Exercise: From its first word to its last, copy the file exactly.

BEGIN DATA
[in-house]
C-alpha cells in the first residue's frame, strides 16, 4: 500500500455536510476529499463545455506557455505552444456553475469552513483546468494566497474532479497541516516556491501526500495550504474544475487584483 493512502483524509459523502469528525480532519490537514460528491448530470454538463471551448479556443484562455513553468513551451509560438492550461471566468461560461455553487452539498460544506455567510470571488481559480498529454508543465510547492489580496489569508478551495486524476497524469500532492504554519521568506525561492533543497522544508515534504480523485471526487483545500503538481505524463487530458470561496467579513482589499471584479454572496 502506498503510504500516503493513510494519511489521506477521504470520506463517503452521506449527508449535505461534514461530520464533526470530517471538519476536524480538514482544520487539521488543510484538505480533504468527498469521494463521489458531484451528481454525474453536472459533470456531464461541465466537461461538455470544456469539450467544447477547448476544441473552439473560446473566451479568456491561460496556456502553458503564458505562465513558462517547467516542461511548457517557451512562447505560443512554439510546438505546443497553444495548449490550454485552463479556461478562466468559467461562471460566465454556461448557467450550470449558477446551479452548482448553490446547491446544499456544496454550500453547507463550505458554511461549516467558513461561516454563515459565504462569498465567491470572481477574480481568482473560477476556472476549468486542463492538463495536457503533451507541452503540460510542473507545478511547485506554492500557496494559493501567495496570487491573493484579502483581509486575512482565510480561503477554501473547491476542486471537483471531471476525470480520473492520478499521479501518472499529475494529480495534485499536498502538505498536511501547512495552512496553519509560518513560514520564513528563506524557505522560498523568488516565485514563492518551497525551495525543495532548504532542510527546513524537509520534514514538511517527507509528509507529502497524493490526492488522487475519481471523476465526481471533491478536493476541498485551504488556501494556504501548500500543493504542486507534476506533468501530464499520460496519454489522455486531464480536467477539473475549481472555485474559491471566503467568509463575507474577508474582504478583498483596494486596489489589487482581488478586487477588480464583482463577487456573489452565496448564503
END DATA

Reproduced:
[in-house]
C-alpha cells in the first residue's frame, strides 16, 4: 500500500455536510476529499463545455506557455505552444456553475469552513483546468494566497474532479497541516516556491501526500495550504474544475487584483 493512502483524509459523502469528525480532519490537514460528491448530470454538463471551448479556443484562455513553468513551451509560438492550461471566468461560461455553487452539498460544506455567510470571488481559480498529454508543465510547492489580496489569508478551495486524476497524469500532492504554519521568506525561492533543497522544508515534504480523485471526487483545500503538481505524463487530458470561496467579513482589499471584479454572496 502506498503510504500516503493513510494519511489521506477521504470520506463517503452521506449527508449535505461534514461530520464533526470530517471538519476536524480538514482544520487539521488543510484538505480533504468527498469521494463521489458531484451528481454525474453536472459533470456531464461541465466537461461538455470544456469539450467544447477547448476544441473552439473560446473566451479568456491561460496556456502553458503564458505562465513558462517547467516542461511548457517557451512562447505560443512554439510546438505546443497553444495548449490550454485552463479556461478562466468559467461562471460566465454556461448557467450550470449558477446551479452548482448553490446547491446544499456544496454550500453547507463550505458554511461549516467558513461561516454563515459565504462569498465567491470572481477574480481568482473560477476556472476549468486542463492538463495536457503533451507541452503540460510542473507545478511547485506554492500557496494559493501567495496570487491573493484579502483581509486575512482565510480561503477554501473547491476542486471537483471531471476525470480520473492520478499521479501518472499529475494529480495534485499536498502538505498536511501547512495552512496553519509560518513560514520564513528563506524557505522560498523568488516565485514563492518551497525551495525543495532548504532542510527546513524537509520534514514538511517527507509528509507529502497524493490526492488522487475519481471523476465526481471533491478536493476541498485551504488556501494556504501548500500543493504542486507534476506533468501530464499520460496519454489522455486531464480536467477539473475549481472555485474559491471566503467568509463575507474577508474582504478583498483596494486596489489589487482581488478586487477588480464583482463577487456573489452565496448564503